Standards governing the secure destruction of documents and data

Shredding is the safest method of destroying documents but the level of security is determined by the technical specification of the shredder to produce the shred outcome.

‘How secure is shredding paper?’ was all about the shred outcome – size, shape and mix of the particles. The specification of the shredding machine determines the shred outcome (the size, shape and mix of the paper shreds). There are, however, other factors that influence the security of the shredding chain of custody.

In the UK, the shredding standard EN15713 (previously known as BS8470) is promoted by the British Security Industry Association (BSIA) as the benchmark standard for firms providing confidential shredding services. Acceptance to the BSIA’s information destruction section requires members to have EN15713 incorporated into their UKAS accredited ISO9001 quality management system – click here to download the BSIA’s guide to EN15713.

Click on the image to download our PDF.

The Minimum:

EN15713 is seen, by some firms in the industry, as the entry threshold to operating a security shredding company. Compliance with it requires little more than a tick box approach, after which it can be filed away and forgotten about!

For example:

EN15713 requires that, “all staff employed in the secure destruction process are security-screened in accordance to BS7858. Prior to employment all employees should sign a Deed of Confidentiality”.

Topwood's Choice:

As data security becomes even more of a business priority, compliance managers and security officers need evermore assurance of their suppliers’ ability to handle data on their behalf. The tick box approach to comply with EN15713 is no longer deemed sufficient.

As a consequence, leading shredding firms are adopting other, more stringent measures and controls to give greater assurances.

The biggest cause of a security breach is human failure – either through intent or negligence. Consequently, professional shredding firms, like Topwood, are adopting the new information security standard ISO27001:2013.

Data protection law clearly states data controllers are liable for their data even when its destruction is subcontracted to a data shredding company so it is understandable that compliance managers and security chiefs need to engage with shredding firms who have more than a tick box security standard.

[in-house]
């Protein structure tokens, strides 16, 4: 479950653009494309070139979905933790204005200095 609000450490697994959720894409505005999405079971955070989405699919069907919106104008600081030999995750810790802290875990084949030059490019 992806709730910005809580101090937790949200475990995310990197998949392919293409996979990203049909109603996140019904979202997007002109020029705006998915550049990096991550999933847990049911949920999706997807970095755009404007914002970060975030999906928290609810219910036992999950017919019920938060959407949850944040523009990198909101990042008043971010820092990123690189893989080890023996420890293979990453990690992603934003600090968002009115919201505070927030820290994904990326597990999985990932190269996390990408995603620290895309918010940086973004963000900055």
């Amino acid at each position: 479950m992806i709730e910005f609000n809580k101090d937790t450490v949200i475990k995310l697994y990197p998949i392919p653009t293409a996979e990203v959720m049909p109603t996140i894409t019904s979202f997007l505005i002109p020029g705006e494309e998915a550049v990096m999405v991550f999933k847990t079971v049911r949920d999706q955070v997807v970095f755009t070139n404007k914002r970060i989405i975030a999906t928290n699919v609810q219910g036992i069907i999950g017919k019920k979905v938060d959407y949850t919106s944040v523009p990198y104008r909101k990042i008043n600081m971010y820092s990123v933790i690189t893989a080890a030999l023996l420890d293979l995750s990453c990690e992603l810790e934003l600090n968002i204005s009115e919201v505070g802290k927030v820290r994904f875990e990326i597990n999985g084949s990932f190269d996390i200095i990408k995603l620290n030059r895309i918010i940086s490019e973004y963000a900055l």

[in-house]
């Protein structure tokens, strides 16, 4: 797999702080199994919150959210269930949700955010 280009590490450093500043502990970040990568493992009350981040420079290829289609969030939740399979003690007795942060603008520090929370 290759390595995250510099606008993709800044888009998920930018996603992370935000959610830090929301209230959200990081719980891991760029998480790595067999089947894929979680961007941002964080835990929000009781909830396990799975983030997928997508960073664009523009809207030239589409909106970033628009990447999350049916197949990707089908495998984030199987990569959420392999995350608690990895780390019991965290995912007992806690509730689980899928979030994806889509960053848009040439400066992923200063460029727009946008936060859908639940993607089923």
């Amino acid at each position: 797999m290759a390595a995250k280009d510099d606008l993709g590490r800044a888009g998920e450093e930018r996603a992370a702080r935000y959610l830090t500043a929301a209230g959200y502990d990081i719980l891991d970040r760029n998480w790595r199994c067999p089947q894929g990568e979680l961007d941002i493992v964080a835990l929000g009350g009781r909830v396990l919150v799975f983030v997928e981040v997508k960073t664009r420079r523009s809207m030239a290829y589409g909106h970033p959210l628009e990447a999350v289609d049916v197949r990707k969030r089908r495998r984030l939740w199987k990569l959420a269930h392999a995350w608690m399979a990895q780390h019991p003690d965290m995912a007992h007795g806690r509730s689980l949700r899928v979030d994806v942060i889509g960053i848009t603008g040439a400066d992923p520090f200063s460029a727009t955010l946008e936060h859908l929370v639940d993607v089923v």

What ISO27001 Requires:

Having all employees screened to BS7858 with signed confidentiality agreements is the standard requirement of EN15713. ISO27001 requires a far more thorough approach with employees. It stipulates employees should display clearly visible photo ID and wear corporate uniform. This not only gives the customer greater assurance but it reminds employees everyday of their key role in preventing data breaches.

ISO27001 requires employers to:

IT Systems Security:

EN15713 does not stipulate how a shredding company controls their IT systems and their digital interface. ISO27001, on the other hand, requires detailed risk analysis of IT systems and software for data loss. Topwood rely on systems technology to provide secure chain of custody. At the point of transfer customers sign an electronic PDA which transmits e-receipt. This email has a secure link to securely download Certificate of Destruction. All systems and software including vehicle tracking equipment needs to be robustly tested as part of ISO27001.

Benefits of ISO27001:

In the case of subcontracting, a firm with ISO27001 will have the experience and expertise to audit any supplier they intend to subcontract work to. Indeed, any supplier to an ISO27001 accredited firm needs to show they have suitable security measures in place.

A high class shredding firm should be able to help their customers with data security best practice and help develop a culture of security awareness such as developing and implementing shred-all and clear desk policies– all key to preventing security breaches.

Whilst every care is taken to prevent data breaches the possibility can never be removed. ISO27001 requires shredding companies to consider what action to take in the event of an information security breach, and at what point to inform the Information Commissioners’ Office (ICO).

For example: an act of god may result in a data breach and a data processor (shredding company) is required to have contingency plans to limit the impact of the breach. A shredding company with the highest standards will have documented procedures to inform the ICO if required.

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